Blackwell knew Jamaica and the Rastafarians. As a teenager living there, when his boat had run aground he was rescued and cared for by Rastas where he saw the other side of these people considered mad and dangerous by most.
He saw in Marley something others had not, so signed the cheque.
A few weeks later Marley was back in London with the master tapes of 11 songs, among them Concrete Jungle, Slave Driver and Stir It Up, and Tosh's Stop That Train and 400 Years. All songs which defined their spare, early sound.
That was the first version of the album but, much as Blackwell loved it, he wanted to take it to that audience he suspected was out there. That meant some embellishment to be able to market more as a rock album than some speciality item.
In came Texan 'Rabbit' Bundrick on synths and keyboards (who Marley knew from being with Nash in Stockholm), guitarist Wayne Perkins from Muscle Shoals, Alabama (who had no idea what reggae was and could barely understand a word the Wailers said) and Sly'n'Robbie alongside the core band and backing vocalists Rita Marley and Marcia Griffiths (Judy Mowatt yet to arrive to complete the I-Threes).
And yet out of that seeming culture and musical clash came the exceptional second version of the album, the one Blackwell tried to take to the world. Or at least UK audiences.
He marketed it like a rock album (copies to tastemakers) and wrapped it in a Zippo lighter fold-up cover (which proved too expensive so subsequent issues were more plainly packaged).
Two decades ago a deluxe double CD edition album of Catch A Fire appeared (it is all on Spotify) and it allowed us to hear the original Jamaican sound as well as the British revision.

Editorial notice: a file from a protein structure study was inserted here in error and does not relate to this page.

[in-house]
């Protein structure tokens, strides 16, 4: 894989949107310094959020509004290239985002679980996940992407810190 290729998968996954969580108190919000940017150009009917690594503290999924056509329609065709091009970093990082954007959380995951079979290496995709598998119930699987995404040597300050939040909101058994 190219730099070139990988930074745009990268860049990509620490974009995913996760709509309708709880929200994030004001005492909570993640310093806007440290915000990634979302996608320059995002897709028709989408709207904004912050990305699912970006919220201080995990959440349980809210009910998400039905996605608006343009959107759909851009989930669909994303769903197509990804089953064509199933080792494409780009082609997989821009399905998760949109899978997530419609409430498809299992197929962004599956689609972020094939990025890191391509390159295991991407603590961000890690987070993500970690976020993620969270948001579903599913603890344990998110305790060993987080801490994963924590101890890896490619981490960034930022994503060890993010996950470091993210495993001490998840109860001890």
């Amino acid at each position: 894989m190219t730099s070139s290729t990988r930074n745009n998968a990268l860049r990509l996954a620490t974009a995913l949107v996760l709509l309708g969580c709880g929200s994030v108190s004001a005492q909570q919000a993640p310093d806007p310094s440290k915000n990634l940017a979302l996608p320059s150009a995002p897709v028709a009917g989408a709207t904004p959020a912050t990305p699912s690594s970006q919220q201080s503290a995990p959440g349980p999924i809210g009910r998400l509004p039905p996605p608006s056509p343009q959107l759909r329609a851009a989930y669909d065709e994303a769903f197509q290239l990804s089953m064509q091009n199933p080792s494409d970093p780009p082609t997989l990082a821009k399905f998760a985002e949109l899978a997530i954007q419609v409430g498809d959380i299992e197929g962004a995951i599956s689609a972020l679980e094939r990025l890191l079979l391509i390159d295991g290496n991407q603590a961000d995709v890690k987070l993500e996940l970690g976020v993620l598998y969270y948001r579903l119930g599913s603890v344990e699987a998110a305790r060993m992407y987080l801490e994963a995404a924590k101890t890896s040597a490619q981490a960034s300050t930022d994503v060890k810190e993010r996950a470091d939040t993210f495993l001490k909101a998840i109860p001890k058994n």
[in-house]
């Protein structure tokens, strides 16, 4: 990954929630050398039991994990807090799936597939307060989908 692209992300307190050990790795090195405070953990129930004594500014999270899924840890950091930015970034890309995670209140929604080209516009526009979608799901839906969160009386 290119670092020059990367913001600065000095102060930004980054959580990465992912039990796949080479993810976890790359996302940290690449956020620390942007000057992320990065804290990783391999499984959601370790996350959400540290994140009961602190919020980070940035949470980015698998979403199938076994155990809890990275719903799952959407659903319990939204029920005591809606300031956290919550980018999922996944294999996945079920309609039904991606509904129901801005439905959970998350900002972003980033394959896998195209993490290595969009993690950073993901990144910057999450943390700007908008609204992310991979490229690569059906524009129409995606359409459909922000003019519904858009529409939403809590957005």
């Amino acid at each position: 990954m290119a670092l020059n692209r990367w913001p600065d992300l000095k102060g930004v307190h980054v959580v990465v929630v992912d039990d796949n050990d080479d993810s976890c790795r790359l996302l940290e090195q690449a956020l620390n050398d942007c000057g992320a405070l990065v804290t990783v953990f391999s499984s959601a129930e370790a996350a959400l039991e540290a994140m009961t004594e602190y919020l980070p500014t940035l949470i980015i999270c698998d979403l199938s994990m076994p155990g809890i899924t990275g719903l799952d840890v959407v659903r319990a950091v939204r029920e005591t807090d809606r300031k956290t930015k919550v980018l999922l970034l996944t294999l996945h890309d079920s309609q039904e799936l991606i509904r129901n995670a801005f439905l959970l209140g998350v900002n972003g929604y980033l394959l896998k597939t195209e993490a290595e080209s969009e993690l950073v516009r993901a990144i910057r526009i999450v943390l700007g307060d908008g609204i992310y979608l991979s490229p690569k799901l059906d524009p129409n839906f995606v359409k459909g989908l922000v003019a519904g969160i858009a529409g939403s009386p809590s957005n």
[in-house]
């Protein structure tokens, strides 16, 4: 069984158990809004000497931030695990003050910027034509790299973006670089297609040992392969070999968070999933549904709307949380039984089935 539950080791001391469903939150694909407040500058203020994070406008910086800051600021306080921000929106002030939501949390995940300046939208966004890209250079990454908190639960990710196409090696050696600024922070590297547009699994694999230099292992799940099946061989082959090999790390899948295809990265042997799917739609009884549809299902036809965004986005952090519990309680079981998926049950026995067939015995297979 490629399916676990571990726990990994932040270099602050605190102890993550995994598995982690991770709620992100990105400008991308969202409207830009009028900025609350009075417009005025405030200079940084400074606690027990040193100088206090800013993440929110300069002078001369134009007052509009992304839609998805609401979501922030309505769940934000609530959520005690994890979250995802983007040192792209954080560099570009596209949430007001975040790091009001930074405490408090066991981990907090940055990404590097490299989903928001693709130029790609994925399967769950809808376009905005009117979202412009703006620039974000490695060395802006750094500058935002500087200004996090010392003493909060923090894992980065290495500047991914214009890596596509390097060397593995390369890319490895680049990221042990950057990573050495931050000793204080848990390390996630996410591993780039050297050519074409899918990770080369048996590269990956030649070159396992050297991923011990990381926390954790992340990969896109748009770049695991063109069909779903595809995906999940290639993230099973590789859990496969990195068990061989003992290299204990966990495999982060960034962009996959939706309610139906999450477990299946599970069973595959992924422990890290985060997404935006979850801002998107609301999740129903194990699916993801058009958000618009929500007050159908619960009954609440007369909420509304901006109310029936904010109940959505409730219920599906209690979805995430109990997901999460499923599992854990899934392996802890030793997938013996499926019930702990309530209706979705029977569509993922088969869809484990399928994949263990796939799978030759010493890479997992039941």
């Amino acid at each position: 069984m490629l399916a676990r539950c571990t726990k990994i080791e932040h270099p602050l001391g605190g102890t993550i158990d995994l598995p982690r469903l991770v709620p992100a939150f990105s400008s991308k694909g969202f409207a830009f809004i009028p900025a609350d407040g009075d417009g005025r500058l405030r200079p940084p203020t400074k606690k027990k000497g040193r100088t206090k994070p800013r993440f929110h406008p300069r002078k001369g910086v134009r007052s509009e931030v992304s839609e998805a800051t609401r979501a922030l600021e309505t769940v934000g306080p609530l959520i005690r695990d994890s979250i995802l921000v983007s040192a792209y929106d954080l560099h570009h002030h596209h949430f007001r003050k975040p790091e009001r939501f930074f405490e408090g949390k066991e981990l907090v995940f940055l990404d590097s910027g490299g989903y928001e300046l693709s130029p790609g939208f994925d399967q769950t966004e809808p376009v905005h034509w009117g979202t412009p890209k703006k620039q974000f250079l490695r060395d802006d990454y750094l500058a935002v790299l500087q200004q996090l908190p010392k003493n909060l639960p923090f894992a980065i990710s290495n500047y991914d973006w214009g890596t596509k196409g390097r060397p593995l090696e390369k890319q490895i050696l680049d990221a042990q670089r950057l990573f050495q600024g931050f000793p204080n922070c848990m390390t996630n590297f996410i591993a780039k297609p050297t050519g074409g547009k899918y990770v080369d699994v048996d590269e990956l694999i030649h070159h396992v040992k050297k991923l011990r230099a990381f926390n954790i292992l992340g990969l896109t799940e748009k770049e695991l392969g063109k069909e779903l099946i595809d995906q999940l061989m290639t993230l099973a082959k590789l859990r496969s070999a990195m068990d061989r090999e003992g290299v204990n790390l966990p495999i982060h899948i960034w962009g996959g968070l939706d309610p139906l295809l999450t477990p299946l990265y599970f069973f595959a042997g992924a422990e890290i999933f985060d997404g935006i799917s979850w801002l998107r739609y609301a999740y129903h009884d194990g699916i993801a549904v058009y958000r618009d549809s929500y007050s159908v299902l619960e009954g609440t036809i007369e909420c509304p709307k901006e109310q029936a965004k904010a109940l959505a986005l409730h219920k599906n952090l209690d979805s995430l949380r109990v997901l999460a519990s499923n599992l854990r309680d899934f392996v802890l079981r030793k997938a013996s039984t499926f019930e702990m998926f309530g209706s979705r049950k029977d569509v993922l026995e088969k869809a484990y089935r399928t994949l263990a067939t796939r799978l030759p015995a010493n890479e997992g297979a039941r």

The original is terrific.
The sound is sparse, clear and direct. Marley is right there up front and his natural soulful voice comes through with a rare clarity over the choppy rhythm guitar and bass'n'drum team of the Barretts.
But what the album confirms is Blackwell's belief in Marley songwriting. He is the lover (Stir It Up, Baby We Got a Date, All Day All Night), the ghetto youth (Concrete Jungle) and a militant (Slave Driver). Add those songs and others to Peter Tosh's spiritually inclined Stop That Train and his yearning 400 Years (of slavery) and you had an album with the depth and breadth of the best rock albums.
A rarity in reggae at the time.
And -- in truth at the time of prog-rock, glam and hard rock -- rare enough in rock.
Trimmed of two songs (All Day All Night, No More Trouble), the running order changed to put the spirituality up front and with the smart embellishments by the ring-in musicians – notably Perkins' clever guitar fills and Bundrick's soulful organ – the second version of the album is smoother and, we might as well acknowledge, more directed at radio.
The scratchy reggae rhythm seems more prominent in songs like Slave Driver at the expense of the vocals. And Blackwell shoved the Rasta apocalypse and more problematic Midnight Ravers to the end: “Can't tell the woman from the man, they're dressed in the same pollution . . . their mind is confused with confusion . . .”
Either way however, the two versions of this album – different though they may be – are essential listening.
But if this was the album to take Bob Marley and the Wailers to a British audience, it didn't happen.
Appearances for a John Peel session and wonderful low-key Concrete Jungle and Stir It Up on The Old Grey Whistle Test TV show certainly got them visibility and the groundwork was laid for Burnin' the following year (the final album with Marley, Tosh and Bunny)
Certainly Eric Clapton's version of I Shot the Sheriff after Burnin' didn't hurt.
But if you are looking at a pivotal point between tough-slog Jamaica and global stardom it is Catch A Fire, no matter which version you hear.
But that original recording is the one.
You can hear both versions of Catch A Fire on Spotify here
For much more about Bob Marley at Elsewhere start here